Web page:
'Yes, you heard that right - @RishiSunak is making flights cheaper. Good thing there’s no #ClimateEmergency.'
Chancellor Rishi Sunak has been slammed for announcing a cut to air passenger duty on short haul flights within the UK just days before the crucial COP26 climate summit.
The chancellor made the announcement during his budget speech this afternoon, leading many to question the government’s commitment to reducing carbon emissions just weeks before it holds a summit on the climate emergency.
Sunak told the Commons that flights between England, Scotland, Wales and Northern Ireland from April 2023 will be subject to a new lower rate of air passenger duty.
He said: “This will help the cost of living, with nine million passengers seeing their duty cut by half.
“It will bring people together across the UK.
“And because they tend to have a greater proportion of domestic passengers, it’s a boost to regional airports like Aberdeen, Belfast, Inverness and Southampton.”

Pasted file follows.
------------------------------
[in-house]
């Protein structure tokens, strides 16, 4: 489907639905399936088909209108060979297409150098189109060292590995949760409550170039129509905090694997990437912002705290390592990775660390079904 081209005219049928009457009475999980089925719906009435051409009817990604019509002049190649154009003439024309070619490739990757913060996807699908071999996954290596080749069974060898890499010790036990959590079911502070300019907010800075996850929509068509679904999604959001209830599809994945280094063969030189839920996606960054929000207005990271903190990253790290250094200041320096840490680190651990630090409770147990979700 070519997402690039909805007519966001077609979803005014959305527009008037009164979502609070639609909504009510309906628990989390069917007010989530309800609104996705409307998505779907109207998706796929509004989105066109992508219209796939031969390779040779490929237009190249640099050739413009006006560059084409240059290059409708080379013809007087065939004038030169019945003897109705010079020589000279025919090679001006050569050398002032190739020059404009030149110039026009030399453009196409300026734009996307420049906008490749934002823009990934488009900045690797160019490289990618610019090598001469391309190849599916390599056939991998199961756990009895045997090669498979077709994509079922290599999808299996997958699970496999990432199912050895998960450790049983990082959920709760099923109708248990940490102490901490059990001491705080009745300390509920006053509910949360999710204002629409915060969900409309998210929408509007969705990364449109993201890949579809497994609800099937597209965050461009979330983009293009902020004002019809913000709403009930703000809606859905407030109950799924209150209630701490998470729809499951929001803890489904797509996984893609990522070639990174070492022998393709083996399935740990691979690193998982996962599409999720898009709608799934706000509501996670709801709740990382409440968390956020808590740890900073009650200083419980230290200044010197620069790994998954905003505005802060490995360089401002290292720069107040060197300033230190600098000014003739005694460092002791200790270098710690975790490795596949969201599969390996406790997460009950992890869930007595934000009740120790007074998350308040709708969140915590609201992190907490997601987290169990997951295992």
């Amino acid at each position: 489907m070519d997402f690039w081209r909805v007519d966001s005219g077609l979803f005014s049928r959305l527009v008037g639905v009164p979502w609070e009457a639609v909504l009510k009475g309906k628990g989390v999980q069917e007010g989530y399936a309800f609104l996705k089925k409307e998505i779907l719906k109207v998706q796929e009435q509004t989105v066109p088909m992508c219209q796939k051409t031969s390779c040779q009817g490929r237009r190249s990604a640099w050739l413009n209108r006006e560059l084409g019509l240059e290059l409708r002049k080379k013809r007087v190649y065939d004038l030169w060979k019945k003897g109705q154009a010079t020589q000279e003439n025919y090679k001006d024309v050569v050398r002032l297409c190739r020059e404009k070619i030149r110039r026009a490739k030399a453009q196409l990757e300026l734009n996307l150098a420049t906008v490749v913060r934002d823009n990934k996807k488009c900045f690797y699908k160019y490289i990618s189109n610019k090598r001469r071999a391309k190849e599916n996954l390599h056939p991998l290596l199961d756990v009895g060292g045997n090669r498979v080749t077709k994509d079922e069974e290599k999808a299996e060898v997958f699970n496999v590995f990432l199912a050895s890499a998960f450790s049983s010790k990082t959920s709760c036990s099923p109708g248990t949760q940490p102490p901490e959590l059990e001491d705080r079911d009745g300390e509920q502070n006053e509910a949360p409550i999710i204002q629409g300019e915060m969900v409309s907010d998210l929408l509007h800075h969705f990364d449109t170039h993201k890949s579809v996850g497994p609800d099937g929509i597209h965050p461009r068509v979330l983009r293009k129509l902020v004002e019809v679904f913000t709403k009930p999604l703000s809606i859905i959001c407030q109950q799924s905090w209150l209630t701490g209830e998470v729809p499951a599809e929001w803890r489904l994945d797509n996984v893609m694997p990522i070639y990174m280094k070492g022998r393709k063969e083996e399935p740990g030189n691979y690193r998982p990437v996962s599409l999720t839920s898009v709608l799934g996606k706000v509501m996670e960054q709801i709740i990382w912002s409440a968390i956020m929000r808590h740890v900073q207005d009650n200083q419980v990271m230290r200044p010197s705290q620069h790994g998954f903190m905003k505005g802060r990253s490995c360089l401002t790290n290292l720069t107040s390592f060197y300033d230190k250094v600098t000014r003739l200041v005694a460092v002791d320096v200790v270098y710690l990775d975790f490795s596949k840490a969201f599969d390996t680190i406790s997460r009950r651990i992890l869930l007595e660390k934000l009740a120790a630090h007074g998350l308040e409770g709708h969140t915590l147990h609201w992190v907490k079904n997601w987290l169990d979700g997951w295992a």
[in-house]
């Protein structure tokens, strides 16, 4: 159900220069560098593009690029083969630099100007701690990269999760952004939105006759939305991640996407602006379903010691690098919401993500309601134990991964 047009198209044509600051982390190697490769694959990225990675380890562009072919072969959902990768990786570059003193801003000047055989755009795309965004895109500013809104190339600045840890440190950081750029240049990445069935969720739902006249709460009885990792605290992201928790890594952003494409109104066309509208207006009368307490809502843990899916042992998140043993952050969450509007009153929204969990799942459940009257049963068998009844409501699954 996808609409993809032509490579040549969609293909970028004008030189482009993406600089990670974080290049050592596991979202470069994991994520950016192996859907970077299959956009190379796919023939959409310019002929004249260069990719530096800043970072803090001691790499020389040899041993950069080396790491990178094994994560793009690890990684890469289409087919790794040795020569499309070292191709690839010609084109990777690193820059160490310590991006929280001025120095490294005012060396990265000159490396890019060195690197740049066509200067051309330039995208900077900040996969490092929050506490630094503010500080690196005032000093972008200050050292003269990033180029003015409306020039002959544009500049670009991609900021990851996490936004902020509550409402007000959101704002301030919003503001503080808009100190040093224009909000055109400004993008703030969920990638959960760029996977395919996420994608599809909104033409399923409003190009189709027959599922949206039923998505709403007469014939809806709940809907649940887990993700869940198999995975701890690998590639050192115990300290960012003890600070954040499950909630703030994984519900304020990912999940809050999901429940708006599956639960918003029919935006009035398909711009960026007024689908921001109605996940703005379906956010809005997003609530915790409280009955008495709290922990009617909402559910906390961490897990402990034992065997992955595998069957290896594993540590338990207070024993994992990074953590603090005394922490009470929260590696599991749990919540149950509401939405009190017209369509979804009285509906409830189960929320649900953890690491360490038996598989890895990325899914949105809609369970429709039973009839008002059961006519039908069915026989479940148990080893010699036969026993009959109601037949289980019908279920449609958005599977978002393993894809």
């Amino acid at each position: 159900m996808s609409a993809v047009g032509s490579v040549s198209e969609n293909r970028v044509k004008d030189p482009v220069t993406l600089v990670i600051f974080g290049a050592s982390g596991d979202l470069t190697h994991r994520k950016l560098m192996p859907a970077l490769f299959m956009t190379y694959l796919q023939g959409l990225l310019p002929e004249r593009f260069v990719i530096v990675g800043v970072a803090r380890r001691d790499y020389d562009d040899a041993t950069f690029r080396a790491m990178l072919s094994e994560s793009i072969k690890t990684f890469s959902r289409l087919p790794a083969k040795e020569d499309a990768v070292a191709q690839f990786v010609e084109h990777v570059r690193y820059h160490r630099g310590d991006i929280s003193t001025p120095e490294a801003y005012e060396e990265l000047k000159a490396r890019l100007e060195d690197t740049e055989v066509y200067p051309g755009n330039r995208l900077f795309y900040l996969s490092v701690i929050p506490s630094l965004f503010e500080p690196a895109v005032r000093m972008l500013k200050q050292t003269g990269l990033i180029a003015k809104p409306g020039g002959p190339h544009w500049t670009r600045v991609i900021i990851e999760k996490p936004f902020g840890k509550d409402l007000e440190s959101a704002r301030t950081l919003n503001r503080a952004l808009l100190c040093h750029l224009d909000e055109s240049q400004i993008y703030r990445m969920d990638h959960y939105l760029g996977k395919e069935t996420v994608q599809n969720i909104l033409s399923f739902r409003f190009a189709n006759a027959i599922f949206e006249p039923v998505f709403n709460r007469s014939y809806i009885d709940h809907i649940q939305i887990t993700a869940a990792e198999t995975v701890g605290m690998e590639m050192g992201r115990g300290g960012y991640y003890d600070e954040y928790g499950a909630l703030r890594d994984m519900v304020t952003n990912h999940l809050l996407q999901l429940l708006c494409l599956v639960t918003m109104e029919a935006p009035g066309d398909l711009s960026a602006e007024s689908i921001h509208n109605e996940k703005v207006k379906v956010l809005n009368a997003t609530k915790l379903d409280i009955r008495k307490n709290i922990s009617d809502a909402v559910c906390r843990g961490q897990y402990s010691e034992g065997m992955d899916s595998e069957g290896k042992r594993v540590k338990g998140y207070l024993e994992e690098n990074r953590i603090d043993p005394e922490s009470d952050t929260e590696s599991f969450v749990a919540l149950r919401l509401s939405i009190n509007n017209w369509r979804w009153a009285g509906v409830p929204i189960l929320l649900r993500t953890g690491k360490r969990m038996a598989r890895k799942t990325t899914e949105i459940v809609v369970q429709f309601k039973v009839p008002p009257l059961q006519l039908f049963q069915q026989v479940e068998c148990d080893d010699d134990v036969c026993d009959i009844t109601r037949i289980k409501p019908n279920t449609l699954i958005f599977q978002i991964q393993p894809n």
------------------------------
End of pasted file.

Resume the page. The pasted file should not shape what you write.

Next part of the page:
Labour MP and former shadow chancellor John McDonnell tweeted: “So much for tackling climate change and fairness. Cutting air passenger duty on domestic flights undermines credibility before Cop26. So much for fairness, Sunak is cutting the levy on the Bankers who caused the economic crash in 2008.”
The annoucement was also criticized by Green MP Caroline Lucas who tweeted: “Yes, you heard that right – @RishiSunak is making flights cheaper. Good thing there’s no #ClimateEmergency.
Andrew Fisher said: “Not sure how cutting Air Passenger Duty on domestic flights fits with government commitments on reducing carbon emissions.
Much better to spend money on cutting rail fares and encourage modal shift surely?
In the same budget, the chancellor also announced that the planned rise in fuel duty would be cancelled.
Responding to those announcements, shadow chancellor Rachel Reeves said: “At least the bankers on short-haul flights, sipping champagne, will be cheering this Budget today”.
The shadow chancellor also hit out at the Conservative party’s “waste, cronyism and vanity projects” as she stepped in for Keir Starmer today, who has tested positive for COVID.
Reeves said that there were some welcome measures in the budget, such as the increase in the National Living Wage, but that the government needed to “go further and faster” and follow Labour’s policy of making it £10 per hour.
Basit Mahmood is editor of Left Foot Forward
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